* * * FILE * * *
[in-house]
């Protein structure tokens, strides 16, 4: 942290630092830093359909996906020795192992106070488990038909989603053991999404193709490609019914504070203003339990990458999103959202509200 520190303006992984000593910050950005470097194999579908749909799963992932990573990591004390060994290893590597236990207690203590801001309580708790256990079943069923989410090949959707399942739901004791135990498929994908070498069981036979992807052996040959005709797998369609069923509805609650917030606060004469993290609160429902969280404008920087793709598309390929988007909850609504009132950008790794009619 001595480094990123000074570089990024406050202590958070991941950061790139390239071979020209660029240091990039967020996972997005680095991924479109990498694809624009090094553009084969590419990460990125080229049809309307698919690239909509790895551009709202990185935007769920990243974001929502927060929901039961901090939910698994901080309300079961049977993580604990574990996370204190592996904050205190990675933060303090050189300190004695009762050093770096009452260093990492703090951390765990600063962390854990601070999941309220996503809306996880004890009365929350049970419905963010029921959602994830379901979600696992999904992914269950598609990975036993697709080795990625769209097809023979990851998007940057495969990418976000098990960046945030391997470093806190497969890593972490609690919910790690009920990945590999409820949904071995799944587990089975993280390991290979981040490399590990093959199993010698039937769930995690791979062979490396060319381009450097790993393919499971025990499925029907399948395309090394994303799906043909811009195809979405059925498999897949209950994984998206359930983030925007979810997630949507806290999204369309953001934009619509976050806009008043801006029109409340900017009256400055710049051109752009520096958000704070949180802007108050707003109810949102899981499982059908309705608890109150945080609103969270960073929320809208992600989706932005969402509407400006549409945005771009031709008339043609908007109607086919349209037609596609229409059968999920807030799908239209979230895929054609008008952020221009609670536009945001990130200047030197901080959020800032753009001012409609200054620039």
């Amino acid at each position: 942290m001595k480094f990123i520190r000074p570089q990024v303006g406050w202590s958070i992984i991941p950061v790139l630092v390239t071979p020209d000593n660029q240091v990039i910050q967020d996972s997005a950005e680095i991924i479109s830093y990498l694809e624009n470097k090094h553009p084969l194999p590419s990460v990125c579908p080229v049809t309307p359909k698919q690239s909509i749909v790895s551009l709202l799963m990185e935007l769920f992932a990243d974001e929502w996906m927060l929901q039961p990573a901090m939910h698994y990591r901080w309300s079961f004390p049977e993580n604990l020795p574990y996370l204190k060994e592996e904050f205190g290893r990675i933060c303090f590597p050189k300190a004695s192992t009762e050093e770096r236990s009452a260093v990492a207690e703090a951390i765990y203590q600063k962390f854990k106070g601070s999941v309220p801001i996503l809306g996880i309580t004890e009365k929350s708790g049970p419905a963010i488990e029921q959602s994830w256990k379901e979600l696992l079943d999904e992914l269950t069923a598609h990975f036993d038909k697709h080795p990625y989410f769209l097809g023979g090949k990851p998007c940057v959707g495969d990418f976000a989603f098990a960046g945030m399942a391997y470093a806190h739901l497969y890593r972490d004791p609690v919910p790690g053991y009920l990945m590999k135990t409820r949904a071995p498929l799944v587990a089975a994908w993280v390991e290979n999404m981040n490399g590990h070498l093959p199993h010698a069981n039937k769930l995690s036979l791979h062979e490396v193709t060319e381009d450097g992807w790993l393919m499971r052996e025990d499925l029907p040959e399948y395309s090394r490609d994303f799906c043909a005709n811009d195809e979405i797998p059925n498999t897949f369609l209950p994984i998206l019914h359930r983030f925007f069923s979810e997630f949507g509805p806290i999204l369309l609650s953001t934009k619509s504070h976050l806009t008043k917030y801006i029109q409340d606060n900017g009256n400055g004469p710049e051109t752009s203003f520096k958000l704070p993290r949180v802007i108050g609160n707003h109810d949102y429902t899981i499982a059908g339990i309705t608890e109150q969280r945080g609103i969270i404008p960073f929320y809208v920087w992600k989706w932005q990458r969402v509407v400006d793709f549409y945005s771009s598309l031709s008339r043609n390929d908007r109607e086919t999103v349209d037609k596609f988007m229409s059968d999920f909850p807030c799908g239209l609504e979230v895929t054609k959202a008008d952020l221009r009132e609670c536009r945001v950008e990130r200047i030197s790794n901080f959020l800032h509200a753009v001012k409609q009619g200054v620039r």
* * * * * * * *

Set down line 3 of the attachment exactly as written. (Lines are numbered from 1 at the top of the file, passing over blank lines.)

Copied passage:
């Amino acid at each position: 942290m001595k480094f990123i520190r000074p570089q990024v303006g406050w202590s958070i992984i991941p950061v790139l630092v390239t071979p020209d000593n660029q240091v990039i910050q967020d996972s997005a950005e680095i991924i479109s830093y990498l694809e624009n470097k090094h553009p084969l194999p590419s990460v990125c579908p080229v049809t309307p359909k698919q690239s909509i749909v790895s551009l709202l799963m990185e935007l769920f992932a990243d974001e929502w996906m927060l929901q039961p990573a901090m939910h698994y990591r901080w309300s079961f004390p049977e993580n604990l020795p574990y996370l204190k060994e592996e904050f205190g290893r990675i933060c303090f590597p050189k300190a004695s192992t009762e050093e770096r236990s009452a260093v990492a207690e703090a951390i765990y203590q600063k962390f854990k106070g601070s999941v309220p801001i996503l809306g996880i309580t004890e009365k929350s708790g049970p419905a963010i488990e029921q959602s994830w256990k379901e979600l696992l079943d999904e992914l269950t069923a598609h990975f036993d038909k697709h080795p990625y989410f769209l097809g023979g090949k990851p998007c940057v959707g495969d990418f976000a989603f098990a960046g945030m399942a391997y470093a806190h739901l497969y890593r972490d004791p609690v919910p790690g053991y009920l990945m590999k135990t409820r949904a071995p498929l799944v587990a089975a994908w993280v390991e290979n999404m981040n490399g590990h070498l093959p199993h010698a069981n039937k769930l995690s036979l791979h062979e490396v193709t060319e381009d450097g992807w790993l393919m499971r052996e025990d499925l029907p040959e399948y395309s090394r490609d994303f799906c043909a005709n811009d195809e979405i797998p059925n498999t897949f369609l209950p994984i998206l019914h359930r983030f925007f069923s979810e997630f949507g509805p806290i999204l369309l609650s953001t934009k619509s504070h976050l806009t008043k917030y801006i029109q409340d606060n900017g009256n400055g004469p710049e051109t752009s203003f520096k958000l704070p993290r949180v802007i108050g609160n707003h109810d949102y429902t899981i499982a059908g339990i309705t608890e109150q969280r945080g609103i969270i404008p960073f929320y809208v920087w992600k989706w932005q990458r969402v509407v400006d793709f549409y945005s771009s598309l031709s008339r043609n390929d908007r109607e086919t999103v349209d037609k596609f988007m229409s059968d999920f909850p807030c799908g239209l609504e979230v895929t054609k959202a008008d952020l221009r009132e609670c536009r945001v950008e990130r200047i030197s790794n901080f959020l800032h509200a753009v001012k409609q009619g200054v620039r």